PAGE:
Teach for America contract at Central to endBy Mackenzie Ross | 04/06/2015 7:30am
Although Central High School has worked with seven Teach for America corps members since 2012, Tuscaloosa City Schools will no longer receive new corps members. CW | Amy Sullivan
For the past 25 years, Teach For America has placed teachers from a variety of educational institutions, demographic backgrounds and professions in high-needs schools across the country. Now Tuscaloosa City Schools will no longer receive Teach For America corps members. The superintendent’s office and the Tuscaloosa City Board of Education chose to bring Teach For America corps members to the city schools in 2012 after seeing the need for more teachers, primarily in mathematics and science. The original contract planned for 25 Teach For America corps members to stay for two years. That contract is up, and the board of education has no plans to renew it, according to the superintendent's office.
“We did contract with them for three years,” said Mike Daria, assistant superintendent for Tuscaloosa City Schools. “We did have several really good experiences with Teach For America, but that contract and agreement came to an end. And at this point, there’s no immediate action to renew that.”
Daria said they have been analyzing staffing needs for the coming years and they do not have the same need for teachers as they did in 2012. He said they will possibly renew the contract in the future if the need for more teachers arises.
Clarence Sutton, principal of Central High School, has worked with seven corps members since 2012 and credits them with helping improve the school. He also said they are many of the students’ favorite teachers.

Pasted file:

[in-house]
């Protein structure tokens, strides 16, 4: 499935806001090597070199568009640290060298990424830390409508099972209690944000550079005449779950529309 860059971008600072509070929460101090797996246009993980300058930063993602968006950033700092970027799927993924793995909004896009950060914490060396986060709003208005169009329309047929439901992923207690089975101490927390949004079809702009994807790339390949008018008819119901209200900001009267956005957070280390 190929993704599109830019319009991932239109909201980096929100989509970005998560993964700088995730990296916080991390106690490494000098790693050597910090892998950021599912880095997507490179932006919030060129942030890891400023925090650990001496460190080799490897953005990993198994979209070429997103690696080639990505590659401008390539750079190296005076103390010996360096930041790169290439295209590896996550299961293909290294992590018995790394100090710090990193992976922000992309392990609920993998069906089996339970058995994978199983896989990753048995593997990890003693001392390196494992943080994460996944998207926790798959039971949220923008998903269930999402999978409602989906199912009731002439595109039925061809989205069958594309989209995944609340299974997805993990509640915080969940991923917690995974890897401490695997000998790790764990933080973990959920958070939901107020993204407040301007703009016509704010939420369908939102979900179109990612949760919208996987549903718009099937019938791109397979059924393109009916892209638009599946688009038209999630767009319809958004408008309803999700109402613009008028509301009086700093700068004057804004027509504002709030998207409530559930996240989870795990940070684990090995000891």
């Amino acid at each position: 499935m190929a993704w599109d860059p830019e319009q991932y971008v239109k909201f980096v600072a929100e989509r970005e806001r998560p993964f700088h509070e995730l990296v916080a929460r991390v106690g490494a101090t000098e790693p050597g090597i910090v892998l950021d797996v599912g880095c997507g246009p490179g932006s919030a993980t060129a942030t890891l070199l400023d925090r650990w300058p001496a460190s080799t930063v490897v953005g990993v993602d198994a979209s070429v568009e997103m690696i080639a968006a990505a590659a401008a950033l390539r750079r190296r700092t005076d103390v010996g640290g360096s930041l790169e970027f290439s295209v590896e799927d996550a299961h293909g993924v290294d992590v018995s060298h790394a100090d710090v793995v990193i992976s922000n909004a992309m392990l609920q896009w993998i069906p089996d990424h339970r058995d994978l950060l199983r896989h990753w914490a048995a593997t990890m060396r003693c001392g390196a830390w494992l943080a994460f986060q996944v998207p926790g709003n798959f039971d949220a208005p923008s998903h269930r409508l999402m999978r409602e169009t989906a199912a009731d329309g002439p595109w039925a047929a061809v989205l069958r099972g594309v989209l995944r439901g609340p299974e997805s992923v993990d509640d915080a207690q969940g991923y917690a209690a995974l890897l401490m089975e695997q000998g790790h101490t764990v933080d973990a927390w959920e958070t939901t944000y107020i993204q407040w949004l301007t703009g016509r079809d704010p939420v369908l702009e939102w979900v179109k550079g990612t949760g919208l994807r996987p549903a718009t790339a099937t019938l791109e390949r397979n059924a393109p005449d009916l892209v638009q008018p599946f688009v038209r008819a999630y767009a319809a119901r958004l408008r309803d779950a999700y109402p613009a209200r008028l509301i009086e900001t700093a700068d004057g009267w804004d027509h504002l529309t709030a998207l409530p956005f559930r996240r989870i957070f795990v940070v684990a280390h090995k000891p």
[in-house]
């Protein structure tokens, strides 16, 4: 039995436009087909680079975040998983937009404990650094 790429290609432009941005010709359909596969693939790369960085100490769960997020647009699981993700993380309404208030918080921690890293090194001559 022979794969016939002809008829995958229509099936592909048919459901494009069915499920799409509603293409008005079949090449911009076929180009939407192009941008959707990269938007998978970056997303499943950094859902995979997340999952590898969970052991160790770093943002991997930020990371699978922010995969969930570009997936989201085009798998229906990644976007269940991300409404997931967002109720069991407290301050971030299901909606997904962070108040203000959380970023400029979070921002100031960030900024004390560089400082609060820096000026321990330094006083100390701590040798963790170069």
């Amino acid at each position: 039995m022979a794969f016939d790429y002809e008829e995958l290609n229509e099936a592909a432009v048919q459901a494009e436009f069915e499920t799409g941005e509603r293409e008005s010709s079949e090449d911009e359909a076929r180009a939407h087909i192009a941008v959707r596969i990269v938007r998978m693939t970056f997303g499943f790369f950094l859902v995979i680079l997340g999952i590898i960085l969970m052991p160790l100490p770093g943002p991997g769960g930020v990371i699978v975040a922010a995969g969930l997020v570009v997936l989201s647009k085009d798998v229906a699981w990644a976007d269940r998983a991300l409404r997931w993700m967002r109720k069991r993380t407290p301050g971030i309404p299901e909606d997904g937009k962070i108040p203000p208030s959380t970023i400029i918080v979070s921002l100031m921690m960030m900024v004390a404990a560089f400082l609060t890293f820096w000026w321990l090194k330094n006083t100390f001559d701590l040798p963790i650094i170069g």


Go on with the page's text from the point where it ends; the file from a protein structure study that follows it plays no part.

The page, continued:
“The energy they bring is doing extra,” Sutton said. “All of them had clubs they wanted to sponsor. All of them did outside activities with students, and I think that’s the most refreshing piece is having that spark of innovation that they brought to the table.”
While the TFA members at Central High School teach a variety of subjects, they mainly focus on science, technology, engineering and math. Prior to receiving TFA corps members, Central had lost two math teachers and a science teacher and although many of the TFA members were not from the education field, Sutton said he appreciates the STEM-related backgrounds they brought to their positions.
Khadijah Abdullah, executive director of Teach For America – Alabama, said they recruit professionals and recent graduates to teach a variety of subjects based on a specific school district’s needs, and teachers for STEM-related subjects are in the highest demand.
“American students lag far behind their international peers in science, technology, engineering and math,” Abdullah said. “Currently, the United States ranks 25th in math and 17th in science among developed nations. Teach For America is addressing the urgent need to improve math and science education.”
In addition to recruiting and training individuals in STEM subjects, TFA has partnered with organizations such as 100Kin10 to increase the number of STEM teachers in the education field.
Despite the coming removal of TFA members from Tuscaloosa City Schools, the organization continues to grow both in the state of Alabama and across the nation. Since bringing TFA to Alabama in 2010, over 160 teachers have worked in 11 partnering districts. Abdullah said over 44,000 people applied to work for Teach For America this year, which is double the applicants in 2007.
Each year, numerous students from The University of Alabama choose to work for Teach For America, and nearly 200 UA graduates are either currently working for TFA or have in the past.
“Teach For America also has found that maximizing diversity supports its effort to attract the country’s top talent,” Abdullah said. “Among the new corps members, nearly 56 percent identify as people of color, including 42 percent who identify as African-American, 30 percent who are the first in their family to attend college, and 33 percent who are graduate students or professionals.”
Beyond the educational and demographic backgrounds of the corps members, Sutton said he supports the program because of the work ethic of the TFA teachers and the impact they have made on Central High School.
“I just like that they really understand the service component of teaching, and it’s bigger than the classroom,” he said. “You really have the opportunity to model and affect other people, and they have that belief. And that’s really exciting to me.”